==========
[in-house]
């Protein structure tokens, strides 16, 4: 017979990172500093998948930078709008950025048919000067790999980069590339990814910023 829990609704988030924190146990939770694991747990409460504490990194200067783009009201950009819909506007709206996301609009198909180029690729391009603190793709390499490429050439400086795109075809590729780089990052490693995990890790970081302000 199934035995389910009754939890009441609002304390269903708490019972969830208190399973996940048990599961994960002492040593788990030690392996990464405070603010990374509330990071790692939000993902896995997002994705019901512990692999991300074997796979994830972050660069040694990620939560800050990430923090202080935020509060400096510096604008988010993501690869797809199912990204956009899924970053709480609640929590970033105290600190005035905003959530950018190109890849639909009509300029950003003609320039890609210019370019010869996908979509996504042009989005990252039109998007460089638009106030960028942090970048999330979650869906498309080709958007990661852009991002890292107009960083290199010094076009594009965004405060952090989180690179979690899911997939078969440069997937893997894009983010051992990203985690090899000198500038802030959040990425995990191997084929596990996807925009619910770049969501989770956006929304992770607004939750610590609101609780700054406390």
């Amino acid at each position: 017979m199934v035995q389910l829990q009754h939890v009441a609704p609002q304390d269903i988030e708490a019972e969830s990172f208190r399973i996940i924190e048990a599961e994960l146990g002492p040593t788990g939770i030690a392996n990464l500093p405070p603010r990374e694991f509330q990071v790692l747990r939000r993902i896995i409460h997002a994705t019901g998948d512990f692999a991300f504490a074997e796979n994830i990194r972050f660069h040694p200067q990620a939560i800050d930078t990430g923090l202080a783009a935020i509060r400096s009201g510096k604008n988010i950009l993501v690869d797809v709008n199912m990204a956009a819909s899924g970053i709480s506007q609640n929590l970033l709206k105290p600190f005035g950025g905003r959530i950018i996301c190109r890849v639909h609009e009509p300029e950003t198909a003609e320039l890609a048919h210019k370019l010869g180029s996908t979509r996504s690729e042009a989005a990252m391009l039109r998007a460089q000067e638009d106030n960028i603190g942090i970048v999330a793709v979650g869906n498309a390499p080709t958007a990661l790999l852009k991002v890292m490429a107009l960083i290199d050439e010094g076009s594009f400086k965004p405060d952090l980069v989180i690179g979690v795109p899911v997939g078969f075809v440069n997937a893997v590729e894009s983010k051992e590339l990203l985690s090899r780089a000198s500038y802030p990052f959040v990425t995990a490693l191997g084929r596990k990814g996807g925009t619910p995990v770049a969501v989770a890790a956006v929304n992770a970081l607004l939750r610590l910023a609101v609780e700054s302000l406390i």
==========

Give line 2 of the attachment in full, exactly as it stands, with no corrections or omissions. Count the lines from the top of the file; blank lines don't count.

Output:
């Protein structure tokens, strides 16, 4: 017979990172500093998948930078709008950025048919000067790999980069590339990814910023 829990609704988030924190146990939770694991747990409460504490990194200067783009009201950009819909506007709206996301609009198909180029690729391009603190793709390499490429050439400086795109075809590729780089990052490693995990890790970081302000 199934035995389910009754939890009441609002304390269903708490019972969830208190399973996940048990599961994960002492040593788990030690392996990464405070603010990374509330990071790692939000993902896995997002994705019901512990692999991300074997796979994830972050660069040694990620939560800050990430923090202080935020509060400096510096604008988010993501690869797809199912990204956009899924970053709480609640929590970033105290600190005035905003959530950018190109890849639909009509300029950003003609320039890609210019370019010869996908979509996504042009989005990252039109998007460089638009106030960028942090970048999330979650869906498309080709958007990661852009991002890292107009960083290199010094076009594009965004405060952090989180690179979690899911997939078969440069997937893997894009983010051992990203985690090899000198500038802030959040990425995990191997084929596990996807925009619910770049969501989770956006929304992770607004939750610590609101609780700054406390």